On Monday, the Pew Project for Excellence in Journalism (PEJ)
released its annual “State of the News Media” study. The study covers a lot of ground, providing
data about readership/viewership, ad revenues, ownership, journalism jobs, and
content across every news medium, be it print, broadcast or digital. During the
next few weeks, we’ll be diving deeper into the data, bringing you our analysis
of how all this research can inform the media reform movement.
The increasing dominance of the Internet as a news platform gets a
lot of attention in the study. Let’s take a look at some of the media policy
implications of what they found.
Free Press Research Director S. Derek Turner testified on Thursday on behalf of the Free Press Action Fund and the SavetheInternet.com coalition before the House Energy and Commerce Subcommittee on Communications and Technology.
Several dozen Pittsburghers honored Rep. Mike Doyle (D-Pa.) as he received a "Community Radio Champion Award" on Saturday.
The award, presented by Free Press and the Prometheus Radio Project, recognizes Congressman Doyle’s championship of the “Local Community Radio Act,” a bill that will create space on the radio dial for hundreds of new community radio stations across the country. Advocates for these Low Power FM – or LPFM stations – have been working for years to pass this bill.
Senators Jim DeMint (R-S.C.) and Tom Coburn (R-Okla.) introduced a bill today that would eliminate federal funding for the Corporation for Public Broadcasting. This bill joins six other bills taking aim at public broadcasting already introduced in the House. DeMint wrote an op-ed in the Wall Street Journal today to make his case, attacking – of all things – CEO salaries at public broadcasting outlets.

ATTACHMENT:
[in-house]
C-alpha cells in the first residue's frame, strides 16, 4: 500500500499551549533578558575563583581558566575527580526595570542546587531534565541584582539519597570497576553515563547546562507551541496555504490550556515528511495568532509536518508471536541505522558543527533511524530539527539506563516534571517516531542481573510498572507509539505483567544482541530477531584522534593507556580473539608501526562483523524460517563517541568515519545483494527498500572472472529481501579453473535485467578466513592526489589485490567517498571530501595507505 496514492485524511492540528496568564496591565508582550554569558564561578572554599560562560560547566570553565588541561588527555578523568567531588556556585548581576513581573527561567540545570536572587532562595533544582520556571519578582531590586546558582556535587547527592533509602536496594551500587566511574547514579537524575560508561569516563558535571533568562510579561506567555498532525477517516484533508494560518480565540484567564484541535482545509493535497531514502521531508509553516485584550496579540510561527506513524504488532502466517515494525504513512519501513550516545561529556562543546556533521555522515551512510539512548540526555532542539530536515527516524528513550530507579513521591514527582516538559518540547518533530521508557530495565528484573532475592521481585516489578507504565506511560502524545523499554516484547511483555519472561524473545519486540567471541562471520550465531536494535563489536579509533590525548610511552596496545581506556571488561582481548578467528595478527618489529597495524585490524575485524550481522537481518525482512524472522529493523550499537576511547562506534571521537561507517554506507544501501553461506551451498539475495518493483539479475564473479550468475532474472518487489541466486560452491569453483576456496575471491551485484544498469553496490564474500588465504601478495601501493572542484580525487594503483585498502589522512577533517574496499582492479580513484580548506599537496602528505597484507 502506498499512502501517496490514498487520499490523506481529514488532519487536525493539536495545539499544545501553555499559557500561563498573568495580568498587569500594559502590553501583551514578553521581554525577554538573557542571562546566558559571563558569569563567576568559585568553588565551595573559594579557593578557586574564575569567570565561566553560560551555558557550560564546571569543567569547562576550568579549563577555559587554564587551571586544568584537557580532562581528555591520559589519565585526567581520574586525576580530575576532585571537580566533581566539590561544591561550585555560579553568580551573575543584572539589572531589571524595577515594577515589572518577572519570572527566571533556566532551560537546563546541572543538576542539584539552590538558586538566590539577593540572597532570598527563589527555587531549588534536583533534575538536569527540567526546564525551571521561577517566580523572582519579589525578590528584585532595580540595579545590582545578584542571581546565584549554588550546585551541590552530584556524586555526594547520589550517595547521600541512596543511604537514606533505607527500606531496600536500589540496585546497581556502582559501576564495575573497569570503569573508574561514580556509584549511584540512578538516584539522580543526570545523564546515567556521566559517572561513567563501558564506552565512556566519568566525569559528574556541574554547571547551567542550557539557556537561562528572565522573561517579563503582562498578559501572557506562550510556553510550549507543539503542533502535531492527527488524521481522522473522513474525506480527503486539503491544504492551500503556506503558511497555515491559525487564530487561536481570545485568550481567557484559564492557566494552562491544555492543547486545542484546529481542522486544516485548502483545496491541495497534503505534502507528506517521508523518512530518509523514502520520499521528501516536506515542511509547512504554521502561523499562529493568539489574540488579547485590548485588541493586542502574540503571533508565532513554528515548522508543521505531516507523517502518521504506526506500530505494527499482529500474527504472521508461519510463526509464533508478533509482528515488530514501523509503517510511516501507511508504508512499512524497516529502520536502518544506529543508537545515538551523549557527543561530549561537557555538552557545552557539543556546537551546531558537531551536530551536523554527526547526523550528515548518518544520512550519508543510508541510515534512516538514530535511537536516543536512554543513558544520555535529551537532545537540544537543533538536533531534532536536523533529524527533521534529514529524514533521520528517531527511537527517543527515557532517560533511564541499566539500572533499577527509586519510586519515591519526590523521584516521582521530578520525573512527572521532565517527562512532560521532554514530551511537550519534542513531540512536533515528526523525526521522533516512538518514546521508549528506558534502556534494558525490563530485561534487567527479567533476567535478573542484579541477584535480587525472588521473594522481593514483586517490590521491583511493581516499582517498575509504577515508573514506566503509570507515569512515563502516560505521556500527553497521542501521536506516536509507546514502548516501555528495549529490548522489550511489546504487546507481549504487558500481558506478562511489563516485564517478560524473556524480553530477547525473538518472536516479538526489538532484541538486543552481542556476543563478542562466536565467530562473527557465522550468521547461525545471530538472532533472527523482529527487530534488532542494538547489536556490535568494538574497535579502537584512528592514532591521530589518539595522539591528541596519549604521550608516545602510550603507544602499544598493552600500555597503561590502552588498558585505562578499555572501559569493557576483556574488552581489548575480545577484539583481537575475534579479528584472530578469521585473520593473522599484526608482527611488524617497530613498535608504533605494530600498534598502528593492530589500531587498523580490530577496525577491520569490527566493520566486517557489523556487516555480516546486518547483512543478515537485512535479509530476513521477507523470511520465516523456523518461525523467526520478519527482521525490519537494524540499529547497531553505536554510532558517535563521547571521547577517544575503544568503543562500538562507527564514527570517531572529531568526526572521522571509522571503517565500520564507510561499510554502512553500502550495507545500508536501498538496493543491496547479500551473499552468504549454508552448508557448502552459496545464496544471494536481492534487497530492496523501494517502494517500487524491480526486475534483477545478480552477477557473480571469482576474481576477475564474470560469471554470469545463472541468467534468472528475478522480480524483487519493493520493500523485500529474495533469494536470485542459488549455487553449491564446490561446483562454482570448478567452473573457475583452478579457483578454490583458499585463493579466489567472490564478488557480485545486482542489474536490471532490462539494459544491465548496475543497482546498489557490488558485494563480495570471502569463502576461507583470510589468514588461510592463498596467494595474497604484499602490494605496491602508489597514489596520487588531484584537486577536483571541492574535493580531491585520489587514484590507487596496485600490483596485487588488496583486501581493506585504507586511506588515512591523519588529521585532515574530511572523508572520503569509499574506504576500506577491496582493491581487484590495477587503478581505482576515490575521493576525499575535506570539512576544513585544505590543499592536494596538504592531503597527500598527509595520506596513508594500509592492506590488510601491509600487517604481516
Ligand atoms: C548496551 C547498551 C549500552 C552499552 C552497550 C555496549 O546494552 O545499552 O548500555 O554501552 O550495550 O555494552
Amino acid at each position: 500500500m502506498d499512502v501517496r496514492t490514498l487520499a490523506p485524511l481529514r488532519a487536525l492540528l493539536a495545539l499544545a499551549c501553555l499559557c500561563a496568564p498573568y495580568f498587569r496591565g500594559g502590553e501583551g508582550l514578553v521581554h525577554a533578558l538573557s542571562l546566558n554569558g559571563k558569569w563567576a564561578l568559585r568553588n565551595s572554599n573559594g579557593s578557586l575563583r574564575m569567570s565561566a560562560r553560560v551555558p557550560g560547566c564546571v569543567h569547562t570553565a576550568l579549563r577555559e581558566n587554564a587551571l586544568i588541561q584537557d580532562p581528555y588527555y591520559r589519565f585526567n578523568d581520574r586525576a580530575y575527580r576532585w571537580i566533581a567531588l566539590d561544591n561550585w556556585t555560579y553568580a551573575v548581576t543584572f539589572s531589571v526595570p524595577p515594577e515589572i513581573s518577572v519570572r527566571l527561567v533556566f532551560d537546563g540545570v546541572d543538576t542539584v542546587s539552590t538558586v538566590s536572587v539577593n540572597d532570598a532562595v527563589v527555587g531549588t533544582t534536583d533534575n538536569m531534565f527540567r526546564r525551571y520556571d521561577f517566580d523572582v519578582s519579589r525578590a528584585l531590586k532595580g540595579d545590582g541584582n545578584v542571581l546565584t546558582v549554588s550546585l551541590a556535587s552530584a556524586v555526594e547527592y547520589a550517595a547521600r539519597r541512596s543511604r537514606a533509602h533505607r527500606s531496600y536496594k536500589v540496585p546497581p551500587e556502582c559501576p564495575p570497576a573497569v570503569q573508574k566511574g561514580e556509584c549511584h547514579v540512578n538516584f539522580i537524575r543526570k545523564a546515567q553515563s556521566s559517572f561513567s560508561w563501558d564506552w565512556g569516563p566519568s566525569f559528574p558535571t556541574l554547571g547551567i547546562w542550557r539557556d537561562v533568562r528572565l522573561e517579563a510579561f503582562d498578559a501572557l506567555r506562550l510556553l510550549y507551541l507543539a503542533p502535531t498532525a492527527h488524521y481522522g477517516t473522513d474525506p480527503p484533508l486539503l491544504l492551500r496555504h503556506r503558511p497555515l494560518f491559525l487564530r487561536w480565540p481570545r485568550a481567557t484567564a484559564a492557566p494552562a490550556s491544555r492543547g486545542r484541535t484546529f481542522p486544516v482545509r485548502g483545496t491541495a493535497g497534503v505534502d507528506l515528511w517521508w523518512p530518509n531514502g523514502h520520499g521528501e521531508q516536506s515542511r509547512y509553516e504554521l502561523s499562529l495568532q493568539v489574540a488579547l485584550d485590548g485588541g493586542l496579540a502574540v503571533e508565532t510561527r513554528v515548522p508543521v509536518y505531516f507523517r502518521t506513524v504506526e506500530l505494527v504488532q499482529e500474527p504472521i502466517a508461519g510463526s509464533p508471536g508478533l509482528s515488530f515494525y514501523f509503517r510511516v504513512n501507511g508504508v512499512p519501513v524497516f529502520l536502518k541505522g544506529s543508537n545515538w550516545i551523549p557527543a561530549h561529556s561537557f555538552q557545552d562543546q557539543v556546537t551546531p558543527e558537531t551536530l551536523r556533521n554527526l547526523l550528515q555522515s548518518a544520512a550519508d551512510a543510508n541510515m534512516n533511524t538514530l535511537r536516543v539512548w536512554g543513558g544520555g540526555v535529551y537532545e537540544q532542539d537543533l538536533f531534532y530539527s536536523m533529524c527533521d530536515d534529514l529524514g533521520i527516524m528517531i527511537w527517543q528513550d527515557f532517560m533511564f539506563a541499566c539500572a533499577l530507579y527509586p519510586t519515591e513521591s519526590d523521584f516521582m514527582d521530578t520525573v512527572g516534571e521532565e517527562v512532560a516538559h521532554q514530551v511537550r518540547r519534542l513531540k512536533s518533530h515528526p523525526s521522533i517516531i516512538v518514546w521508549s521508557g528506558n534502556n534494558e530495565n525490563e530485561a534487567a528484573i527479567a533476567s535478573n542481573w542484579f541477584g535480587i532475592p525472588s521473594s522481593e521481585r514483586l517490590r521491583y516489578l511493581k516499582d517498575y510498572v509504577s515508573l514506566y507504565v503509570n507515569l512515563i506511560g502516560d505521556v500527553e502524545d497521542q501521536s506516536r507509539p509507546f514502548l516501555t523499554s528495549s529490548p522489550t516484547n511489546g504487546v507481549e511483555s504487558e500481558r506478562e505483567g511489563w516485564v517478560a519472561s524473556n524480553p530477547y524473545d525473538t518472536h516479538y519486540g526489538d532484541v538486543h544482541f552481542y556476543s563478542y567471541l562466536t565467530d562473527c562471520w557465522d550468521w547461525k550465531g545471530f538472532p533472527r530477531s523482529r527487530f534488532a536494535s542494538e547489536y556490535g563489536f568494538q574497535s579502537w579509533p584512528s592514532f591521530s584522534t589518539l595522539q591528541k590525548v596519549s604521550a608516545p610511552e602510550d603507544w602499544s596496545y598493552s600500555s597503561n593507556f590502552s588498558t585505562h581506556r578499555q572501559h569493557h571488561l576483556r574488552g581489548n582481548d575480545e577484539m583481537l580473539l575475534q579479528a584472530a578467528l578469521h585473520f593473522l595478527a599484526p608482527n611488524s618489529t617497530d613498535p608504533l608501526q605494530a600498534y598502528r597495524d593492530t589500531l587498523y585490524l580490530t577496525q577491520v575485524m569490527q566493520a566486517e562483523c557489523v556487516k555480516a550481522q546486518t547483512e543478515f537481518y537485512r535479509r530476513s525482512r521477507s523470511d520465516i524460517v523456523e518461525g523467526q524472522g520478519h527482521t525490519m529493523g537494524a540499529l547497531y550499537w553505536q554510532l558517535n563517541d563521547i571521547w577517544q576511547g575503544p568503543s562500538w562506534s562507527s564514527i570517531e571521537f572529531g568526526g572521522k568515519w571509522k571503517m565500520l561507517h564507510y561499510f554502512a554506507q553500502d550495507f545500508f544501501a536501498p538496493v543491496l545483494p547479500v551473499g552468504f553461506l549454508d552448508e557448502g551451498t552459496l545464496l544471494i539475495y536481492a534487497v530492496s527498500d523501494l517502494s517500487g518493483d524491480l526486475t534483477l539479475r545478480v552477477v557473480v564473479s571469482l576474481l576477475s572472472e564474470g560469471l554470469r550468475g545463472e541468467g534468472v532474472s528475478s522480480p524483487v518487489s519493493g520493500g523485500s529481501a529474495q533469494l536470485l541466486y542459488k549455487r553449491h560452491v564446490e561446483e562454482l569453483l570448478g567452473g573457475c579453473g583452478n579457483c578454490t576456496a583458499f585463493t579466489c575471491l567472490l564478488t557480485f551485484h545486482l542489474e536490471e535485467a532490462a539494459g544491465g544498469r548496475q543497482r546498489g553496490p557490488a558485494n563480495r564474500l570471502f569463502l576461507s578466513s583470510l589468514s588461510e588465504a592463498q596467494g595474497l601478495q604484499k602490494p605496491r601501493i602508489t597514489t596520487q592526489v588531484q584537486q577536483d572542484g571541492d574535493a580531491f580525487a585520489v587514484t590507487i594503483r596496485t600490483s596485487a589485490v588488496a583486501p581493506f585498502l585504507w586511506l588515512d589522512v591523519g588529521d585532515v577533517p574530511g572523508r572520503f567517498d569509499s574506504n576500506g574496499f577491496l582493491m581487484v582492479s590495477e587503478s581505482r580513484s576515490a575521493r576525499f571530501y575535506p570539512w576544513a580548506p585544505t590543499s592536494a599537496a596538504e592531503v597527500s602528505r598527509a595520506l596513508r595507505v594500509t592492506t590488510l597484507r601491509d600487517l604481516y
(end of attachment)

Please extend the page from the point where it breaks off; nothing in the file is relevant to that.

Over the past few weeks
I've been tracking the arguments of public broadcasting advocates
fighting efforts in Congress to defund the service. This week, defenders
got a bit of a reprieve, as Obama signed a two-week extension of the
the deadline for the Senate and House to devise a final funding bill for
Canadian Internet users rose up to defend Internet freedom when they beat back an attempt by the big telecoms to meter broadband usage. After a public outcry, both the liberal and conservative parties came together to stop the Canadian Radio-Television and Telecommunications Commission – the Canadian version of the U.S.
Revered filmmaker Ken Burns added his voice to the throngs of people defending public broadcasting from funding cuts in Congress.
Burns has been creating documentary films for 30 years, and some of his most notable productions include The Civil War (1990), Baseball (1994), Jazz (2001), The War (2007), and The National Parks: America's Best Idea (2009). All of these films were produced with help from PBS.